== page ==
Explanation: This model accepts the reality of the existence of religions and beliefs, their truth claims and absolute commitments. It challenges teachers and learners to realism about religions and belief together with a critical, enquiring stance about them.

 

Practical example: Pupils will use theological and philosophical ideas such as grace, free will, the holy spirit and discipleship to understand the idea of prayer and debate it.

 

Assumptions: The great existential questions – is there a God, why do we suffer – must have answers. Even though it is contested, the truth is ‘out there’, not all possible answers can be true, and seeking the truth matters as a part of our relationship to ultimate reality. Relativistic ‘anything goes’ answers and apathy are inadequate responses.

 

Strengths: RE is driven by challenging questions and engages pupils with substantial theological and philosophical terms, which can raise standards and promote religious literacy.

 

Weaknesses: The prior assumptions about truth are questionable, and the focus of RE is not always on truth claims.
Wright, A. (2007) Critical Religious Education, Multiculturalism and the Pursuit of Truth. Cardiff: University of Wales Press.

Conceptual enquiry: ‘philosophy’

Explanation: RE is conducted through a systematic enquiry into its concepts, whether they be concepts universal to human experience, general to many religions and beliefs, or specific to one belief system. Conceptual enquiry uses a cycle of enquiry skills with the aim of helping young people to interpret religion in relation to human experience.

 

Practical example: Pupils enquire into the concept of symbolism, placing it into a particular religious or philosophical context and evaluating its meanings.

 

Assumptions: Religions and beliefs are too culturally and politically loaded to be studied in their own terms with integrity, so the content must be broken down into concepts which the learner can own and understand, using a five-step methodology of enquiry into concepts.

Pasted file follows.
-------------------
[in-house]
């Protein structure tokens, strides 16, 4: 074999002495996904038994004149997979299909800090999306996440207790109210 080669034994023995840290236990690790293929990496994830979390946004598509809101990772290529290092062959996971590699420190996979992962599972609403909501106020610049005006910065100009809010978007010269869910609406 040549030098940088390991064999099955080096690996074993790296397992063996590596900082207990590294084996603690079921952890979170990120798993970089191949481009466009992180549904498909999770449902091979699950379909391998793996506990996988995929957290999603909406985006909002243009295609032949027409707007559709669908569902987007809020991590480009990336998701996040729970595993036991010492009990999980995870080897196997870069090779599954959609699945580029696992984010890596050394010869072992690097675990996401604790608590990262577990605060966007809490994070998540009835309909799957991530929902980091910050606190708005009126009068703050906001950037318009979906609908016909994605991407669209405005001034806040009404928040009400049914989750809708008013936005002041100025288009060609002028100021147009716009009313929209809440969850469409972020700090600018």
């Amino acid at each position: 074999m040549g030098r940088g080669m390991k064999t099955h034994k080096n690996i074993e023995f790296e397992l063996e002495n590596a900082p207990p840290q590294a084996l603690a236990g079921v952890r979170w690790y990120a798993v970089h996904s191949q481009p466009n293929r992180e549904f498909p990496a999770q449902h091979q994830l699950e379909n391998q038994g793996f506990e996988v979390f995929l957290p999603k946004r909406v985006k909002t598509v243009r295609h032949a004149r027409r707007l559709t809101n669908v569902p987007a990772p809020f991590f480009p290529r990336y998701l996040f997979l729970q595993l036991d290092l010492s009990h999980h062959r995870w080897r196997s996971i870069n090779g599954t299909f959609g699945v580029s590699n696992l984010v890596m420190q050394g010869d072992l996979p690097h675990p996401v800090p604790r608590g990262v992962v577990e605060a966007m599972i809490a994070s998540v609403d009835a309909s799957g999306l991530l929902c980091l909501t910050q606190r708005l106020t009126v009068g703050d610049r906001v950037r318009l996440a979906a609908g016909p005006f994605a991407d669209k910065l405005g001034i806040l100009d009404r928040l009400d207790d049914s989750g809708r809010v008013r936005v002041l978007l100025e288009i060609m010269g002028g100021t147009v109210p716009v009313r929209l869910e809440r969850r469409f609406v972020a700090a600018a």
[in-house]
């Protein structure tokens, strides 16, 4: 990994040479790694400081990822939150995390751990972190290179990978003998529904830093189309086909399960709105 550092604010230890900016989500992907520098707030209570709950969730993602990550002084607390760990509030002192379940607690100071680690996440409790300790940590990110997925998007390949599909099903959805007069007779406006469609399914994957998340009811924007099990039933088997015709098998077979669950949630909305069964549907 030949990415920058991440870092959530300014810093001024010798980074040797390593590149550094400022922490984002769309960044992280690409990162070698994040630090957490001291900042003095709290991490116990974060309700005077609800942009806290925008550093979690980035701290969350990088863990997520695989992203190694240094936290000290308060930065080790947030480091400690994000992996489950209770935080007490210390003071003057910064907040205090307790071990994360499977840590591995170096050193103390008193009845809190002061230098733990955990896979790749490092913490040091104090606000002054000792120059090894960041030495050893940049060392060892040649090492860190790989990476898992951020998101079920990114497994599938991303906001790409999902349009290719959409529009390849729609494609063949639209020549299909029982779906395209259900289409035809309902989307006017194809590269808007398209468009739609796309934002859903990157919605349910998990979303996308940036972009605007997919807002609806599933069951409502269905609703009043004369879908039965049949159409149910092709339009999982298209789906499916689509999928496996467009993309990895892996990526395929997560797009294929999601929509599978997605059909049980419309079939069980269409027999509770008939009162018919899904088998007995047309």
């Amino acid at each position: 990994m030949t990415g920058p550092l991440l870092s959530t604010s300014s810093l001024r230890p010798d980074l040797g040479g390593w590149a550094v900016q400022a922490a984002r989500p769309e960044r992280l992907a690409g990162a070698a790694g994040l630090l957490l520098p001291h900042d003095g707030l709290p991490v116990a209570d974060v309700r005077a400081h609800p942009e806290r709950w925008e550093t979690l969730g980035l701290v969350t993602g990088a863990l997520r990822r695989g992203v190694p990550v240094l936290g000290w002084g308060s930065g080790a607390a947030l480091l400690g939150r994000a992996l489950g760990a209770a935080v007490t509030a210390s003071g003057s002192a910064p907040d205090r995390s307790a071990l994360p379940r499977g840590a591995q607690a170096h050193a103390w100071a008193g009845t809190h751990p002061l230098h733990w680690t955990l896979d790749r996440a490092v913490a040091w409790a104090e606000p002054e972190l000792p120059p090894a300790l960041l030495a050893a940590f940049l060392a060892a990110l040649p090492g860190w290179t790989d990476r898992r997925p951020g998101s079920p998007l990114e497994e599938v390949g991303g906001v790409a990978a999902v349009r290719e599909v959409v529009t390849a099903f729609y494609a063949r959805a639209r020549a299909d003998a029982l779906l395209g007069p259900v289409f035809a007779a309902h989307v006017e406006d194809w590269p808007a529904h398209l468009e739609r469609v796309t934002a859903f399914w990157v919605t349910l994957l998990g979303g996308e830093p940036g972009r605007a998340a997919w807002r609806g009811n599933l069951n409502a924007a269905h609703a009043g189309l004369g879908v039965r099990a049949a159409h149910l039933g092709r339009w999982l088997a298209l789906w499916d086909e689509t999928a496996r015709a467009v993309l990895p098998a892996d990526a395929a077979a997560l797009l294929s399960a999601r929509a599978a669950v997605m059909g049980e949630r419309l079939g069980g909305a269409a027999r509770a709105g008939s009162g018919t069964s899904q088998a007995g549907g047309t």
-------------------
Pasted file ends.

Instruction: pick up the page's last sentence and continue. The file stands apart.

Strengths: The five-step methodology introduces a regular discipline into RE planning, and puts learners in the driving seat.

 

Weaknesses: Systematic study of religions and beliefs is not built into this model.

 

Erricker, C. (2010) Religious Education: A conceptual and interdisciplinary approach for secondary level. Abingdon: Routledge.
Erricker, C., Lowndes, J. and Bellchambers, E. (2011) Primary Religious Education: A New Approach: Conceptual Enquiry in Primary RE. Abingdon: Routledge.

What the pedagogies have in common

 

All:

The claim that religion and belief is a real dimension of human existence.

 

Most:

Agreement on a body of content which pupils should know and understand as important in their own right – broadly, the six principal religions of the world, smaller living religious traditions in Britain, and living secular world views and philosophies.

 

Some:

The recognition that RE must be driven by questions that offer the challenge of enquiring into rich and complex ideas.

 

Few:

An articulation of how RE supports and fulfils the aims of the wider curriculum.

So which model is best?

 

RE:ONLINE takes no position on the different pedagogies discussed above. We think that every teacher should work out their own position in the light of:

 

  • The intellectual influences on you as a professional and individual, including your take on religion, belief and culture
  • The design of the curriculum at national and local levels, including what it expects by way of knowledge, understanding, skills and values
  • The context of your school and community, particularly its ethos and values
  • The needs of your pupils and the variety of ways they prefer to learn.

 

We urge every teacher of RE to reflect and be clear about the purpose and pedagogy of RE, to keep developing and be versatile.

 

Further discussion of pedagogies can be seen in:

 

Grimmitt, M. (2000) Pedagogies of Religious Education: Case studies in the research and development of good pedagogic practice in RE. Great Wakering: McCrimmon Publishing.

Jackson, R. (2004) Rethinking Religious Education and Plurality: Issues in Diversity and Pedagogy. London: Routledge.

Watson, B. and Thompson, P. (2006) The Effective Teaching of Religious Education. London: Longman.
In the Learning section [link] we offer Banquets – sustained pieces of teaching and learning. Each Banquet is flagged with at least one pedagogical model.

Links and Think Pieces